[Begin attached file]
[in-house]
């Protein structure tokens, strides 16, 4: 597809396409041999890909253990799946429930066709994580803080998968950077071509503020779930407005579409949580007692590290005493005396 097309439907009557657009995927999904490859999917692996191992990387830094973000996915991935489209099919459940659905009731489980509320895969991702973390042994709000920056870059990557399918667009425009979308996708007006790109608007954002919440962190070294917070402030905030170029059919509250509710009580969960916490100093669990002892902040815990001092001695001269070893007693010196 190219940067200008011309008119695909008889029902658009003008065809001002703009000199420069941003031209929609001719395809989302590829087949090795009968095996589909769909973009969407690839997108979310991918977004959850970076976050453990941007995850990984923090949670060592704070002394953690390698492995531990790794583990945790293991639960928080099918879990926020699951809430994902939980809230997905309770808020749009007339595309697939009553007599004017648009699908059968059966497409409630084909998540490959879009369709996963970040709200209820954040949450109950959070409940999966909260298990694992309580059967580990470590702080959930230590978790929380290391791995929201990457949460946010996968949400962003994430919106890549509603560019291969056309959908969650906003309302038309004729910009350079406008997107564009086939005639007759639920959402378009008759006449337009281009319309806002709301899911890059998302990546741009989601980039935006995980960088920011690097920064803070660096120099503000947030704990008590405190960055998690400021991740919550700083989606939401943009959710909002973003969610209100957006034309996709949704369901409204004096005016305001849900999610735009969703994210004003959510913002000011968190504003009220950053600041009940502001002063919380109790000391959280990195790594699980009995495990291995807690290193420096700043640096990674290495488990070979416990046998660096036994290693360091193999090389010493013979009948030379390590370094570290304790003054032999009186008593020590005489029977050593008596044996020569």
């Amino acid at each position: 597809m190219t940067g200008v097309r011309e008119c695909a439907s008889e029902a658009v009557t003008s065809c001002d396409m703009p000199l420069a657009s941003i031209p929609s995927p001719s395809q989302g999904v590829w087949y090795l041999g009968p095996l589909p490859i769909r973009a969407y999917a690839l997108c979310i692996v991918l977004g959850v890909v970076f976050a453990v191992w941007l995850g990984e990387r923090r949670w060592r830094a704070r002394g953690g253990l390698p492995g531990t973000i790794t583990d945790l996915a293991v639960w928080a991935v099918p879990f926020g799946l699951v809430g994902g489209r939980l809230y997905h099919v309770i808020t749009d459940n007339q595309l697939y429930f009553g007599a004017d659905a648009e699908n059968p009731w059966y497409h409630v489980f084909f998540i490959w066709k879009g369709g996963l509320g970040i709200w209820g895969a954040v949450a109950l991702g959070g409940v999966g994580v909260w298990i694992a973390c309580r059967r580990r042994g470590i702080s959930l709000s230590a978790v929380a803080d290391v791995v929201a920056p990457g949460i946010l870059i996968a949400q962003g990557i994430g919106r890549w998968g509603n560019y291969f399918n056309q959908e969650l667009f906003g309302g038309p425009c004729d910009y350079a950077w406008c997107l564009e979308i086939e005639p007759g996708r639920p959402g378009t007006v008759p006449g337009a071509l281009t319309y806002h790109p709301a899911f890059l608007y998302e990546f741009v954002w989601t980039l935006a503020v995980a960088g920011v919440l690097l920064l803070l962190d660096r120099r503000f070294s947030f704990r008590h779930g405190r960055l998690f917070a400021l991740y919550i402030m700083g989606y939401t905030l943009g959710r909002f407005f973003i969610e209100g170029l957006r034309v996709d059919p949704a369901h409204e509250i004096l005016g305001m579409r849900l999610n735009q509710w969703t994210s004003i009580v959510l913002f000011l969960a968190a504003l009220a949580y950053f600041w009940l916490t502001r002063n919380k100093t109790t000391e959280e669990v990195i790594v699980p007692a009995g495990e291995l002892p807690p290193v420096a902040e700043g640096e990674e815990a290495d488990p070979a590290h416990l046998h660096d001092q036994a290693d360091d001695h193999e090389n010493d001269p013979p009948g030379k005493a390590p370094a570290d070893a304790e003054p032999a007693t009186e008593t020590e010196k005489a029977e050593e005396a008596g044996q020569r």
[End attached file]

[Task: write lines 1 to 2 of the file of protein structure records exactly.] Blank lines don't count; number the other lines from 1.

[in-house]
């Protein structure tokens, strides 16, 4: 597809396409041999890909253990799946429930066709994580803080998968950077071509503020779930407005579409949580007692590290005493005396 097309439907009557657009995927999904490859999917692996191992990387830094973000996915991935489209099919459940659905009731489980509320895969991702973390042994709000920056870059990557399918667009425009979308996708007006790109608007954002919440962190070294917070402030905030170029059919509250509710009580969960916490100093669990002892902040815990001092001695001269070893007693010196 190219940067200008011309008119695909008889029902658009003008065809001002703009000199420069941003031209929609001719395809989302590829087949090795009968095996589909769909973009969407690839997108979310991918977004959850970076976050453990941007995850990984923090949670060592704070002394953690390698492995531990790794583990945790293991639960928080099918879990926020699951809430994902939980809230997905309770808020749009007339595309697939009553007599004017648009699908059968059966497409409630084909998540490959879009369709996963970040709200209820954040949450109950959070409940999966909260298990694992309580059967580990470590702080959930230590978790929380290391791995929201990457949460946010996968949400962003994430919106890549509603560019291969056309959908969650906003309302038309004729910009350079406008997107564009086939005639007759639920959402378009008759006449337009281009319309806002709301899911890059998302990546741009989601980039935006995980960088920011690097920064803070660096120099503000947030704990008590405190960055998690400021991740919550700083989606939401943009959710909002973003969610209100957006034309996709949704369901409204004096005016305001849900999610735009969703994210004003959510913002000011968190504003009220950053600041009940502001002063919380109790000391959280990195790594699980009995495990291995807690290193420096700043640096990674290495488990070979416990046998660096036994290693360091193999090389010493013979009948030379390590370094570290304790003054032999009186008593020590005489029977050593008596044996020569």